coastal birds, herring gull, herring gull breeding behaviour, herring gull young, herring gulls calling, herring gulls in towns, herring gulls nesting on roofs
The sight and sound of Herring gulls are an integral part of the local community here and as I wrote last year, you either love them or you loathe them. Personally I rather like them, but having just endured this year’s breeding season and had them as very close boarders, I may have gone off them slightly! The Edwardian building we occupy the centre part of played host to two nesting pairs this year, one pair on either side of us, each settling into the top of a tall terracotta chimney pot. I can see the appeal for them, quiet neighbourhood, excellent panoramic penthouse views, just a minute’s flap from the sea, a wide variety of eating opportunities close by. .. Unfortunately from a landlady’s viewpoint, they were not the ideal ‘guests’ and the noise levels were, frankly, unsociable. Stuck in the middle of the two nests sites we were subjected to frequent sessions of raucous territorial shrieking in stereo. Requests to pipe down a bit fell on deaf ears.
Once the offspring hatched the sessions became even more frequent, then reached their peak once the youngsters fledged. That was when they moved down onto our flat roof, which is just below my bedroom window, and really made their presence heard.
Herring gulls herald the crack of dawn very loudly, which at the time was around 4.30am, so that’s when I woke up too. They are much louder than cockerels and even less tuneful.
The proximity of the gulls definitely disturbed the usual peace of the neighbourhood, but on the positive side it also literally gave me a window into part of their daily lives. I soon realised that the bouts of loud calling are not a random act, the birds use their powerful voices to call to their partners and offspring as well as to declare their possession of a territory and to warn off intruders. As the youngsters grow in confidence and flying ability improves they leave their ‘home’ area to explore, but parents still return there with food and summon them back to eat it.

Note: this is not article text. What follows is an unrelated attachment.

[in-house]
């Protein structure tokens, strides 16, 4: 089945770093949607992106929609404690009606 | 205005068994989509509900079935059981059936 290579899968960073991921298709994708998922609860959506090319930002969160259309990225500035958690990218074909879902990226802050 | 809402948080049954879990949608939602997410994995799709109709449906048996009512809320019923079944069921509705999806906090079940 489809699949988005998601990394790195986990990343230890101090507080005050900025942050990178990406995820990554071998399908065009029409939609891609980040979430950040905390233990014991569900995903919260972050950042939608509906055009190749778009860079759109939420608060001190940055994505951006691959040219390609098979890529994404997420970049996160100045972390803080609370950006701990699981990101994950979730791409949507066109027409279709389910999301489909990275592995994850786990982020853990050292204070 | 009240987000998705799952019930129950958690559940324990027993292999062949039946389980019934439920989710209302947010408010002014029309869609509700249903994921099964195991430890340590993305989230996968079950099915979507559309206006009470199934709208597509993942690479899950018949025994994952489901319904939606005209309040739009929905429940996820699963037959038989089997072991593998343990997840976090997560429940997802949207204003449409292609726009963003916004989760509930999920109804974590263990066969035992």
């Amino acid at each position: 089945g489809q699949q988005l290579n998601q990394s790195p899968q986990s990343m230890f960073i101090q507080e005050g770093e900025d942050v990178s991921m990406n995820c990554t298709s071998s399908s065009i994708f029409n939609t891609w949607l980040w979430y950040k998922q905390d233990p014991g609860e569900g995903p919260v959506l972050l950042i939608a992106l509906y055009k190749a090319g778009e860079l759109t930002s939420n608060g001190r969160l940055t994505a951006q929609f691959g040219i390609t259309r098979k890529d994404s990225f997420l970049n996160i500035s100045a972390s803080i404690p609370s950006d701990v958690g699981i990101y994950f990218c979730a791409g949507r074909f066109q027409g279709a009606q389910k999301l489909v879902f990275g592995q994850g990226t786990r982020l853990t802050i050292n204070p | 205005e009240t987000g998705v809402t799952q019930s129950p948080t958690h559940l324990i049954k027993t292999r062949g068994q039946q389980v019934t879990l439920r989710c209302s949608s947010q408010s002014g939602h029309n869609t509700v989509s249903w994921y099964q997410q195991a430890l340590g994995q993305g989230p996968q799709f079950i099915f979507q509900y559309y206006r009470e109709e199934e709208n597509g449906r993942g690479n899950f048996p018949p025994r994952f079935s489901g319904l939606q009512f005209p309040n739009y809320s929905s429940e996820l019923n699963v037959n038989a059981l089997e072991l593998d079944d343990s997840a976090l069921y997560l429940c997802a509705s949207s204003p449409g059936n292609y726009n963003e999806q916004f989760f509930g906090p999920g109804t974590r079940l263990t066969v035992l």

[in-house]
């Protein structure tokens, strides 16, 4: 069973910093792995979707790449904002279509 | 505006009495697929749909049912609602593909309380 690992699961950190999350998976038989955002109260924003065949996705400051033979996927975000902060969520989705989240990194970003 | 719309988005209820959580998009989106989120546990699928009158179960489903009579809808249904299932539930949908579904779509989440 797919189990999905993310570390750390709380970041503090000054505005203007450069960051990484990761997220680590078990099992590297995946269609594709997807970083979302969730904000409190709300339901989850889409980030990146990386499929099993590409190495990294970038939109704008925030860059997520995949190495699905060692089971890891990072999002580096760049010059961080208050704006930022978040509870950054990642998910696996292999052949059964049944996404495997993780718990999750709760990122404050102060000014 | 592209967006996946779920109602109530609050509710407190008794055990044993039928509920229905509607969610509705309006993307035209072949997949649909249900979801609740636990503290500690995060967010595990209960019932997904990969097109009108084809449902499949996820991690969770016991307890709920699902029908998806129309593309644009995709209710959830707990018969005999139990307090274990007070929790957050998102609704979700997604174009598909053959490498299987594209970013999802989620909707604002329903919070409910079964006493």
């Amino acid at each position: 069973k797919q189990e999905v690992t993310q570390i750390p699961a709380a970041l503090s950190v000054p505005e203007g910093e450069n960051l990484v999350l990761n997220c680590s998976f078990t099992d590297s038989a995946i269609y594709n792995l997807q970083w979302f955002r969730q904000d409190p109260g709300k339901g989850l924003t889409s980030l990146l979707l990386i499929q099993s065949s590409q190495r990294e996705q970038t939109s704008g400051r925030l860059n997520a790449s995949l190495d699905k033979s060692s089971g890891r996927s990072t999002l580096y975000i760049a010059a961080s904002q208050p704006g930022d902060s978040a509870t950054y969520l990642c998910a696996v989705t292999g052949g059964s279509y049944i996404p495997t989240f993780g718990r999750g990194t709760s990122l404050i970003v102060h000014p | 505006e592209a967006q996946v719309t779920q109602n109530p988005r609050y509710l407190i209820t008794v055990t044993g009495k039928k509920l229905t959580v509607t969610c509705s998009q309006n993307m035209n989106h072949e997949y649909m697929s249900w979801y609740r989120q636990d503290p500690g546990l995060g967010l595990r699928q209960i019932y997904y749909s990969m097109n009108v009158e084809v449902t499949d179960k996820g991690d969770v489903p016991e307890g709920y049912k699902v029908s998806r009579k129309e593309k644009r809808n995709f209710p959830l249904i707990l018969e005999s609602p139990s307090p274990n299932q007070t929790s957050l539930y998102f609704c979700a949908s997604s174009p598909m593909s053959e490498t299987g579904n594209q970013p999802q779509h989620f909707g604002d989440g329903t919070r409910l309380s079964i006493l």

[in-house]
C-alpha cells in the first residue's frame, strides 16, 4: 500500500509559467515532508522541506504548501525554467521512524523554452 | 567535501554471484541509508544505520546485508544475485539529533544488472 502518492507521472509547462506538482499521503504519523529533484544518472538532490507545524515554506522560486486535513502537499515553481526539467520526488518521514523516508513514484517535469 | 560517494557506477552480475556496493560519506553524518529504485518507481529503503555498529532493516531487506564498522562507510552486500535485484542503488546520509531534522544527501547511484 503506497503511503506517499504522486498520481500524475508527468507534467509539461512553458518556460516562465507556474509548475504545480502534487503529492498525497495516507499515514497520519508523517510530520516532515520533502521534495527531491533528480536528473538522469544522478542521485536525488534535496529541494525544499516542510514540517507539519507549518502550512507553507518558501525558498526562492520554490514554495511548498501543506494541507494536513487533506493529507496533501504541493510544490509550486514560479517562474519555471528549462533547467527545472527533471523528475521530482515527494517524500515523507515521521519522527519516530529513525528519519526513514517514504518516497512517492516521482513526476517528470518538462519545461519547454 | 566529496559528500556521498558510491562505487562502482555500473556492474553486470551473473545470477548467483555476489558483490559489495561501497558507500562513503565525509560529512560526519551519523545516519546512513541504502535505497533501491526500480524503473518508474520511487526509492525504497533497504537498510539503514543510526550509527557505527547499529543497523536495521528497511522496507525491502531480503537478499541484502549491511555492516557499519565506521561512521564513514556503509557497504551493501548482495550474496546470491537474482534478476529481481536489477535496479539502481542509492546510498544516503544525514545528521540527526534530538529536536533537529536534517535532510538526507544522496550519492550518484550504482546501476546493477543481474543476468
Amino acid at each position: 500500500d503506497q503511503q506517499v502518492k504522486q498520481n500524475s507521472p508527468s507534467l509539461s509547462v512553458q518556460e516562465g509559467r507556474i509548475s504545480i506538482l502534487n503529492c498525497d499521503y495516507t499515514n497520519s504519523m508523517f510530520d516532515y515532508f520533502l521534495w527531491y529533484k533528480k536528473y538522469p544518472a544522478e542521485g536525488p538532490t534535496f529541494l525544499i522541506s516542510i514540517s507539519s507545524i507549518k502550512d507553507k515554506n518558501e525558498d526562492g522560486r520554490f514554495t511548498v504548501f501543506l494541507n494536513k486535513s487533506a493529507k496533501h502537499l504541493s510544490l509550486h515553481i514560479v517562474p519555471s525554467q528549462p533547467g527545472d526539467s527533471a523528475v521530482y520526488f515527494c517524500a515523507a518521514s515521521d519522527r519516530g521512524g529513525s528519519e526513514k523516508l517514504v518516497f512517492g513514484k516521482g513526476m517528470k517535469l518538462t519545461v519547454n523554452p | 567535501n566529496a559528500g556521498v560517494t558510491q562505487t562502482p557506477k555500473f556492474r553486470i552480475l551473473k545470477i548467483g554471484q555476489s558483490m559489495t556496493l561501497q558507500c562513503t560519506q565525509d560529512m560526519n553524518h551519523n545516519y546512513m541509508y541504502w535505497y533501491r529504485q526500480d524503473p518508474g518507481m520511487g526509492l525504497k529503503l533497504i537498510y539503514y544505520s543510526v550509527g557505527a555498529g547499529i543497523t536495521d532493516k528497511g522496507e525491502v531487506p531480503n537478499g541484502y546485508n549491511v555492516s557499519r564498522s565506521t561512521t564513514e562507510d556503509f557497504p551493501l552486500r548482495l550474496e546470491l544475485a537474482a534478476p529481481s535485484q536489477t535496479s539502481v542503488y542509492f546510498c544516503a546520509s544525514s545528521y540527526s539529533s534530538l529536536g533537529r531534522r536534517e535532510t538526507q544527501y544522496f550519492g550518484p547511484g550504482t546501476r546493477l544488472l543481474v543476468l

The adults had a ritual; each time they arrived back with food they began calling loudly, starting off with their heads lowered, then raising them, cranking up the volume until they reached a crescendo with head thrown back and beak opened fully.
They are vigilant and attentive parents and deal patiently with harassment by their young ones that persistently beg for food. I’m not sure they are very well versed in nutrition though; ever the opportunists I saw them bring forth a variety of foodstuffs, including french fries, raw chicken, bits of crab and a still-wriggling starfish.
The gulls took time out in the afternoons to rest together, the pair work together to raise their young and appear to be well bonded. Although they would appear to be relaxed, they were ever-vigilant and well aware of the presence of other birds in their airspace, taking it in turns to issue warnings.
A postcard to our summer visitors: “Thank you for an interesting and educational few weeks, but I’m glad you’re no longer here. Perhaps you might enjoy trying a new location next year? I understand the chips are rather good in Llandudno, or how about Rhyl …..?”